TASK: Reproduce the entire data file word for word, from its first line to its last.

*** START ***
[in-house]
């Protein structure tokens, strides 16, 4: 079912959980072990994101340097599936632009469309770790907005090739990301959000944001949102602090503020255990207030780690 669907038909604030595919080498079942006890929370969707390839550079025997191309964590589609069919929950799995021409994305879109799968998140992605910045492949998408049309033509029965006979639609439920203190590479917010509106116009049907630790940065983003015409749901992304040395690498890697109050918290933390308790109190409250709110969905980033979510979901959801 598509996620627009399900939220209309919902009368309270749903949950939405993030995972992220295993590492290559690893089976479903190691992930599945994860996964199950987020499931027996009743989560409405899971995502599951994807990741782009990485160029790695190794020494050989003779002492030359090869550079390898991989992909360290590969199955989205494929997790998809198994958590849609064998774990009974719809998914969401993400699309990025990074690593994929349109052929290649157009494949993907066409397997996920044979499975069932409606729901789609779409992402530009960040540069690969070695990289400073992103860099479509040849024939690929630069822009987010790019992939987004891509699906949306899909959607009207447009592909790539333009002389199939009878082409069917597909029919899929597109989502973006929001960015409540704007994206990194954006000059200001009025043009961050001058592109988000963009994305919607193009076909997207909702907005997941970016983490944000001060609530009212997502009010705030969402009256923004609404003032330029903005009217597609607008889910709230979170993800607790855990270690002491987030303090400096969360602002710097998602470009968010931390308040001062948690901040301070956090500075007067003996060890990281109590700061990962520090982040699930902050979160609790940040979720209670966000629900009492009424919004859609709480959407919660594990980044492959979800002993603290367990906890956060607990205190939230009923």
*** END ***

[in-house]
């Protein structure tokens, strides 16, 4: 079912959980072990994101340097599936632009469309770790907005090739990301959000944001949102602090503020255990207030780690 669907038909604030595919080498079942006890929370969707390839550079025997191309964590589609069919929950799995021409994305879109799968998140992605910045492949998408049309033509029965006979639609439920203190590479917010509106116009049907630790940065983003015409749901992304040395690498890697109050918290933390308790109190409250709110969905980033979510979901959801 598509996620627009399900939220209309919902009368309270749903949950939405993030995972992220295993590492290559690893089976479903190691992930599945994860996964199950987020499931027996009743989560409405899971995502599951994807990741782009990485160029790695190794020494050989003779002492030359090869550079390898991989992909360290590969199955989205494929997790998809198994958590849609064998774990009974719809998914969401993400699309990025990074690593994929349109052929290649157009494949993907066409397997996920044979499975069932409606729901789609779409992402530009960040540069690969070695990289400073992103860099479509040849024939690929630069822009987010790019992939987004891509699906949306899909959607009207447009592909790539333009002389199939009878082409069917597909029919899929597109989502973006929001960015409540704007994206990194954006000059200001009025043009961050001058592109988000963009994305919607193009076909997207909702907005997941970016983490944000001060609530009212997502009010705030969402009256923004609404003032330029903005009217597609607008889910709230979170993800607790855990270690002491987030303090400096969360602002710097998602470009968010931390308040001062948690901040301070956090500075007067003996060890990281109590700061990962520090982040699930902050979160609790940040979720209670966000629900009492009424919004859609709480959407919660594990980044492959979800002993603290367990906890956060607990205190939230009923």